Referring now to
As implemented in
Preferably coupled to integrator 26 of
As illustrated in
A significant aspect of integrator 26 illustrated in
Having the capability to sample both Vin+ and Vin− in the analog system, an algorithm to effectively cancel Voffset is needed. Definition of an algorithm may begin by defining ε+=1 and ε−=−1 and rewriting Vin+/−=Vin+ε+/−*Voffset. The value ε+/− may then be defined as the inversion factor for the corresponding sample. In an exemplary embodiment, the Voffset cancellation algorithm will preferably switch the inversion factor between +1 and −1 (an inversion) during input signal sampling.
In a first-order integrator system, a simple Voffset cancellation algorithm may be implemented. In such an algorithm, the inversion factor will preferably toggle or swap for every signal sample. If the number of samples N is even, the integrated output data should be substantially equal to N*Vin.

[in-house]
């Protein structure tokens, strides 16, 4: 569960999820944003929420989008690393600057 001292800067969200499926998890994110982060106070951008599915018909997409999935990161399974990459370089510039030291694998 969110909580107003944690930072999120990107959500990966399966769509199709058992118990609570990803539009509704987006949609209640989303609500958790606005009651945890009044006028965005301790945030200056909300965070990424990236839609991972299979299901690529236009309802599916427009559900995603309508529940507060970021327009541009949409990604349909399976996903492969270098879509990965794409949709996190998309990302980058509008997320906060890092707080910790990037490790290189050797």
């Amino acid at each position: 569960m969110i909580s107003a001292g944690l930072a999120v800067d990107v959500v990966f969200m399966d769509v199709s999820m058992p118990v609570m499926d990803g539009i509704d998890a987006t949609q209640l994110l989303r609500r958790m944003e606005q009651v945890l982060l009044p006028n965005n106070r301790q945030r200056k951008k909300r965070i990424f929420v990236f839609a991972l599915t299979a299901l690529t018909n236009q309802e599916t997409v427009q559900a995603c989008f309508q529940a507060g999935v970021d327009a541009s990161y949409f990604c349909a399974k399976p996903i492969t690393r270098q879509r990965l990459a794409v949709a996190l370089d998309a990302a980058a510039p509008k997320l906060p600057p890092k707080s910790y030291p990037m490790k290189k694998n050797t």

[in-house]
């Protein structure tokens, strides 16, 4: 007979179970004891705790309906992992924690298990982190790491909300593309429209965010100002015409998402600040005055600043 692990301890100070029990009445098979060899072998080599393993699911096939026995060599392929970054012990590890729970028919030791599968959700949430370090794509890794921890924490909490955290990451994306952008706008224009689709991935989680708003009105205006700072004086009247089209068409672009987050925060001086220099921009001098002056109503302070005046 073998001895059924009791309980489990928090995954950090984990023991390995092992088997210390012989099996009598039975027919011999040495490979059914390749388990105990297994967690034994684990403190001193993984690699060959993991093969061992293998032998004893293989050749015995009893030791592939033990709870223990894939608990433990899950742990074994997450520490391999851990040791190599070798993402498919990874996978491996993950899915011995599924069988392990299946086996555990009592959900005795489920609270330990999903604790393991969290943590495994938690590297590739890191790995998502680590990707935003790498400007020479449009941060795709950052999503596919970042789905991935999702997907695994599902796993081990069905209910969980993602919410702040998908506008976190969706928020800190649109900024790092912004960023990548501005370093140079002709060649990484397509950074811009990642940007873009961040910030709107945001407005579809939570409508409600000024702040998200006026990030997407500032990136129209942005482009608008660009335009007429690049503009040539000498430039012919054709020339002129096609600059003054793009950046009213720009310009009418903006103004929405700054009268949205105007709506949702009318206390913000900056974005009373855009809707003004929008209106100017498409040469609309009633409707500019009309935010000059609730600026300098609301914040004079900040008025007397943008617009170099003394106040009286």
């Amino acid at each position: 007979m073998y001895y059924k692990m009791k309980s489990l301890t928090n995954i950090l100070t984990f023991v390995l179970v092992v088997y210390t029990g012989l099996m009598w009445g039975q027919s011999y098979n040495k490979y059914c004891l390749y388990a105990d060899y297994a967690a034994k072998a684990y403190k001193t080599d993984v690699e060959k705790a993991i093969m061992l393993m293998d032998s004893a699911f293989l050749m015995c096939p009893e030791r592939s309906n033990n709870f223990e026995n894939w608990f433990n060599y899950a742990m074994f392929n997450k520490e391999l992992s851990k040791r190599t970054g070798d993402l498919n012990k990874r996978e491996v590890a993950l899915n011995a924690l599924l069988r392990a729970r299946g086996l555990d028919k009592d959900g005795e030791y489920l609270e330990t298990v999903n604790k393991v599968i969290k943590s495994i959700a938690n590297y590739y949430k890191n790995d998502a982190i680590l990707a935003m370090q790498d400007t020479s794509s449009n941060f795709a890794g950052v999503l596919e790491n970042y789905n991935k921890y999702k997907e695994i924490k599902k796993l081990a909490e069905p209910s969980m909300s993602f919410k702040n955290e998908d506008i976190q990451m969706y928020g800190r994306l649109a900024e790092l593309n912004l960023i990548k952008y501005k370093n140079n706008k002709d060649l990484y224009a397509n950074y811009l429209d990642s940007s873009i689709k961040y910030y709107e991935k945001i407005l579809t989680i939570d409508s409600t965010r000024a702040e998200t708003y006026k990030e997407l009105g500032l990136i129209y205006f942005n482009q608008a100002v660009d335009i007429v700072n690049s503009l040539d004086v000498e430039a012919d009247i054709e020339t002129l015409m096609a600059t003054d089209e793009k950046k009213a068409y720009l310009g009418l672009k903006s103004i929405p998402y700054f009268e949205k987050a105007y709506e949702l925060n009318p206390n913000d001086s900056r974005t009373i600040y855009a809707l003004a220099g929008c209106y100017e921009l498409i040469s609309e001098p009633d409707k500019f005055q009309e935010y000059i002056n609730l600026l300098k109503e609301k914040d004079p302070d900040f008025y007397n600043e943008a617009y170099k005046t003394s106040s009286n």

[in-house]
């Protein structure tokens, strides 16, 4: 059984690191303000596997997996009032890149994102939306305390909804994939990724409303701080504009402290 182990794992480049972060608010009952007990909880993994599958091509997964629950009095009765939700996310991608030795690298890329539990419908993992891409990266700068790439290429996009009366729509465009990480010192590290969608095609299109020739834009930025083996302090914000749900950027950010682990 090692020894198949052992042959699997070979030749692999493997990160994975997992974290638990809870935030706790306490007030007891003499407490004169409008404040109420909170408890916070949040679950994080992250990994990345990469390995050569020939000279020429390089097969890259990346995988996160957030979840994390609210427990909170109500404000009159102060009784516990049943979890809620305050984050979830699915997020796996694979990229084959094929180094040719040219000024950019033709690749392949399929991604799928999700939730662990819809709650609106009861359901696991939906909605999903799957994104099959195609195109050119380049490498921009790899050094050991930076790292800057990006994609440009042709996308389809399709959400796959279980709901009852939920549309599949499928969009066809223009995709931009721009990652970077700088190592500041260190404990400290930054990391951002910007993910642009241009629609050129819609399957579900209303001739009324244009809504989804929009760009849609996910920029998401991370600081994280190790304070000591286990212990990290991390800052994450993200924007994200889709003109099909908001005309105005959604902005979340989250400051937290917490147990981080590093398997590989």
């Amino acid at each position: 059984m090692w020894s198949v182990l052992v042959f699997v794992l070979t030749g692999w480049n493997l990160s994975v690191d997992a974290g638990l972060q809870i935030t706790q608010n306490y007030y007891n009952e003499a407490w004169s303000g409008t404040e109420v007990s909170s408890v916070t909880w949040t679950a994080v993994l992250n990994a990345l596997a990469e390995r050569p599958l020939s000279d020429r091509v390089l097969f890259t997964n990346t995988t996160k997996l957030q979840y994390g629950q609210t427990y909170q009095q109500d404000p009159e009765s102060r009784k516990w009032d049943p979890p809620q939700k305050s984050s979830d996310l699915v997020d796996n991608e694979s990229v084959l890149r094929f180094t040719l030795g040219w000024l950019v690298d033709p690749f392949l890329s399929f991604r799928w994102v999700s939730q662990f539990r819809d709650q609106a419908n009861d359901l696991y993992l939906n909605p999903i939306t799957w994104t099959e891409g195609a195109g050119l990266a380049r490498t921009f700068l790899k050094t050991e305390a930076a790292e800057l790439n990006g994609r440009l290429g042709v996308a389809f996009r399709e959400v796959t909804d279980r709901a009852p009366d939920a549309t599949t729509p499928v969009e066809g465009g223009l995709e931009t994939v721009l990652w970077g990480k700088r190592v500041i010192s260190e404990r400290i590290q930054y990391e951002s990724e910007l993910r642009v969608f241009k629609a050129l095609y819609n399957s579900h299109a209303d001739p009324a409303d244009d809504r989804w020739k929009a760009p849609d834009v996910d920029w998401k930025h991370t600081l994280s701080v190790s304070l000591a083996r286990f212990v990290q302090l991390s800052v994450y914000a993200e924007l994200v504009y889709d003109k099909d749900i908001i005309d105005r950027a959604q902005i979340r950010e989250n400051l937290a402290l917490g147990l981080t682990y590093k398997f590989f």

Such a simple algorithm, however, may yield drawbacks. For example, to cancel Voffset, the number of samples must generally be an even number. In addition, this algorithm will generally only work in a first order integrator which is very limiting. Further sequencing multiple first-order integrators fails to yield favorable results as such a topology tends to produce an output of integrated data at the second order equal to N(N+1)/2*Vin+(N/2)*Voffset where it can be seen that Voffset will not be effectively cancelled.